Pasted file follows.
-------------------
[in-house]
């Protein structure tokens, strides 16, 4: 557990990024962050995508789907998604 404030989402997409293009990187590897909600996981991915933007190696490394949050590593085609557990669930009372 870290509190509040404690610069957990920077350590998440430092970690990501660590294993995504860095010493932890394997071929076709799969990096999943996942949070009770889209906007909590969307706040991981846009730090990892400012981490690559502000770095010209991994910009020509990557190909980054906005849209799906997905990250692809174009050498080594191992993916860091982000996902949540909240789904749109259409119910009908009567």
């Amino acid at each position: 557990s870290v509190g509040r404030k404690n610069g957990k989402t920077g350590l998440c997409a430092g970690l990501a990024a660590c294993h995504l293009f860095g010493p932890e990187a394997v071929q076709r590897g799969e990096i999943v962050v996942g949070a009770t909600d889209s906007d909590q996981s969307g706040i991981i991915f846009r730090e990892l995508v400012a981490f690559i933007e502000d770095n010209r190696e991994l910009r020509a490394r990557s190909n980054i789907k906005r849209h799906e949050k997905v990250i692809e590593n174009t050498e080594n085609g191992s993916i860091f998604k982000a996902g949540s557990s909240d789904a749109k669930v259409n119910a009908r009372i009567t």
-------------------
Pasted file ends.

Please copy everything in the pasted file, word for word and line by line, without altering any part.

[in-house]
């Protein structure tokens, strides 16, 4: 557990990024962050995508789907998604 404030989402997409293009990187590897909600996981991915933007190696490394949050590593085609557990669930009372 870290509190509040404690610069957990920077350590998440430092970690990501660590294993995504860095010493932890394997071929076709799969990096999943996942949070009770889209906007909590969307706040991981846009730090990892400012981490690559502000770095010209991994910009020509990557190909980054906005849209799906997905990250692809174009050498080594191992993916860091982000996902949540909240789904749109259409119910009908009567």
């Amino acid at each position: 557990s870290v509190g509040r404030k404690n610069g957990k989402t920077g350590l998440c997409a430092g970690l990501a990024a660590c294993h995504l293009f860095g010493p932890e990187a394997v071929q076709r590897g799969e990096i999943v962050v996942g949070a009770t909600d889209s906007d909590q996981s969307g706040i991981i991915f846009r730090e990892l995508v400012a981490f690559i933007e502000d770095n010209r190696e991994l910009r020509a490394r990557s190909n980054i789907k906005r849209h799906e949050k997905v990250i692809e590593n174009t050498e080594n085609g191992s993916i860091f998604k982000a996902g949540s557990s909240d789904a749109k669930v259409n119910a009908r009372i009567t």